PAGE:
In today's Morning Call Weekly (September 18, 2010) I found an unbylined article called "Drilling to impact Lehigh River?" While this obviously is about the area where I live, the writer does provide me with some specific data that helps illustrate the magnitude of the challenge of Marcellus shale.
Natural gas is trapped in the shale, and is released by a process called hydraulic fragmentation--or "fracking", which somehow sounds more appropriate. This involves shooting massive amounts of water into the well, water which is laced with various chemicals. The companies refuse to reveal what chemicals they use, claiming these formulae are "proprietary."
According to the Morning Call Weekly writer, each well needs 3 to 6 million gallons of this polluted water to be "fracked." There already are thousands of such wells in the state; it seems logical --and at the same time crazy--to assume there soon will be thousands more.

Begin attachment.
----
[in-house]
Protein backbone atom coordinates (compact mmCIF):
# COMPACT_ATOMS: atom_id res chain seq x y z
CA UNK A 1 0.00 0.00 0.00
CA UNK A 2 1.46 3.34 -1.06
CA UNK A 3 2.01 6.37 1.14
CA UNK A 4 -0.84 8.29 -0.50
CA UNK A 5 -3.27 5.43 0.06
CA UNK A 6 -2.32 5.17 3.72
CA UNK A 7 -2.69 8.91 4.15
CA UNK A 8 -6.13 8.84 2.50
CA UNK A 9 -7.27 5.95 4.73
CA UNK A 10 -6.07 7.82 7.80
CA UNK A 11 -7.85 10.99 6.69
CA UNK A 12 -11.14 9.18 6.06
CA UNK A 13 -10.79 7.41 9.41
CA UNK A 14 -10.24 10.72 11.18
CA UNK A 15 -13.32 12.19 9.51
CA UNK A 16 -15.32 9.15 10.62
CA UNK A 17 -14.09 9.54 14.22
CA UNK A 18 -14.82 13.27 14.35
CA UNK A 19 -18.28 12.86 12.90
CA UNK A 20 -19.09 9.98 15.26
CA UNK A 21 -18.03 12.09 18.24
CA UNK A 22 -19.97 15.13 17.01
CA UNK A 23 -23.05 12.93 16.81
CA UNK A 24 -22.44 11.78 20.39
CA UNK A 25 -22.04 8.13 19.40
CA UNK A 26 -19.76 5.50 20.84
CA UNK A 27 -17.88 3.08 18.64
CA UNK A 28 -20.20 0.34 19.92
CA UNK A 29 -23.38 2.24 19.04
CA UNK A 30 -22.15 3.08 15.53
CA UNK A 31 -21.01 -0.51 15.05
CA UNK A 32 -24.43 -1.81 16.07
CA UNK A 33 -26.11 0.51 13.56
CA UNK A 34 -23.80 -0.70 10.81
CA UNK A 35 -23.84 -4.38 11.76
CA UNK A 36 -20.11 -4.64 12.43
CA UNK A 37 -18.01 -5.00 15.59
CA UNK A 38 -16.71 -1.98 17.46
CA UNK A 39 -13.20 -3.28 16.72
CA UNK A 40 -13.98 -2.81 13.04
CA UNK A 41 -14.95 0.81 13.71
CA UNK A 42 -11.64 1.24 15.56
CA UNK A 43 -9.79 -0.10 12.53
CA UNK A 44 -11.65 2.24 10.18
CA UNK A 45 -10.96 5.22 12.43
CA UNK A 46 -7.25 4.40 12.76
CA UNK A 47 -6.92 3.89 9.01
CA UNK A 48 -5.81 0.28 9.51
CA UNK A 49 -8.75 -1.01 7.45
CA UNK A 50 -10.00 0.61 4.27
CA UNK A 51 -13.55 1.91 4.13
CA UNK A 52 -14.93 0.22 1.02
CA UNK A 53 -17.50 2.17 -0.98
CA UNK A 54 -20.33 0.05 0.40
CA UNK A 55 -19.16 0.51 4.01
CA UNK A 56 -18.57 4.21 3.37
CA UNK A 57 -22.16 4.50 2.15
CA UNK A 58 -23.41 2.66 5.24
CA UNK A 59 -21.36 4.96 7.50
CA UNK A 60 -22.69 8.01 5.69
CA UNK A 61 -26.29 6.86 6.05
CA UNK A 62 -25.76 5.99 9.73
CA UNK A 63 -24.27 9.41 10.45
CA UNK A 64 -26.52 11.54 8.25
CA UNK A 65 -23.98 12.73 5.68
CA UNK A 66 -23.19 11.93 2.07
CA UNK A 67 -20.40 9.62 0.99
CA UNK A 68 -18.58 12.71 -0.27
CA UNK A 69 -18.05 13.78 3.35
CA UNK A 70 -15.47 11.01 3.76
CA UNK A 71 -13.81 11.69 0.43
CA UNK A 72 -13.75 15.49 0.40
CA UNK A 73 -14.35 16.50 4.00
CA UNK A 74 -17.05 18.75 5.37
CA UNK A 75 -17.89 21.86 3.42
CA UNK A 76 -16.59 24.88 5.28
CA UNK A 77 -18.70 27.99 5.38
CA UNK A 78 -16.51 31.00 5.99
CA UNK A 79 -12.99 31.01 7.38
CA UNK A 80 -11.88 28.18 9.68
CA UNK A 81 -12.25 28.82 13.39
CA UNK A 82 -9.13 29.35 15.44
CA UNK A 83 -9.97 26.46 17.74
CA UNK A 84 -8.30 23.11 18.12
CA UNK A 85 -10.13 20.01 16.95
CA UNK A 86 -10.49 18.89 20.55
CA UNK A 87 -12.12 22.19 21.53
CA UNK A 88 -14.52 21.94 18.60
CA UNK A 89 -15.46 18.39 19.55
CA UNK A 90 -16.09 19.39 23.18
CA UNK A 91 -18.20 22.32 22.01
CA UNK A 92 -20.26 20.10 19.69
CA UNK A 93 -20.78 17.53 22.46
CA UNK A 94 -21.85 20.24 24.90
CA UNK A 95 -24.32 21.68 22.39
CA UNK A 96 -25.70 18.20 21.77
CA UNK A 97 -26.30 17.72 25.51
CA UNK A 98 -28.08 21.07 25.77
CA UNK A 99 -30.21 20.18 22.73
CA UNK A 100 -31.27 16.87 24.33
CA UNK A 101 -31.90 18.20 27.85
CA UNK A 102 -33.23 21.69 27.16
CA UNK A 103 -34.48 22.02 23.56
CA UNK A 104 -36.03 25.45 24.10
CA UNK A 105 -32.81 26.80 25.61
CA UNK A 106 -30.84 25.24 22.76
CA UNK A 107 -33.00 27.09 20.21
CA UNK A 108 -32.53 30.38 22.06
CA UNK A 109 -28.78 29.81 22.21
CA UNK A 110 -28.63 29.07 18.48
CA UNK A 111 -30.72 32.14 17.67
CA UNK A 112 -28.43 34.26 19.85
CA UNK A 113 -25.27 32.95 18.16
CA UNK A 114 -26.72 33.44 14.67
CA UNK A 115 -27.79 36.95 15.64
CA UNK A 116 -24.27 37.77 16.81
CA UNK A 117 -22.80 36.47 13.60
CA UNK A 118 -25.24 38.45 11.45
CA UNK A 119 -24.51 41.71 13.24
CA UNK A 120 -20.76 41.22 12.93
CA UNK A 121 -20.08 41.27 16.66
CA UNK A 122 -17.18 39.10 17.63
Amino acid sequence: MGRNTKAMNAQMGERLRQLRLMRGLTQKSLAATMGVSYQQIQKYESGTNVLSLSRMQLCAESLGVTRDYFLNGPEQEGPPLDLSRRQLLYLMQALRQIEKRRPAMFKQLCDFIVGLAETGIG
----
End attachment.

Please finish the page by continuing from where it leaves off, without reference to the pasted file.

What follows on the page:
The water that is shot into the ground can still possibly do a great deal of harm--that is, beyond being lost to any normal use. In parts of the state where natural gas drilling is already in full force, so are law suits from land owners and other parties who claim their wells and streams have been poisoned by fracking chemicals.
Even assuming no chemicals were involved, can we afford 3 to 6 million gallons of water per hole in the ground? I have heard that some 24 Pennsylvania counties are under a drought watch.
It sounds like a very good time to save the water resources we have, not to squander them.
Yes, we need energy. Yes, we need jobs. How much can we possibly afford to pay for them?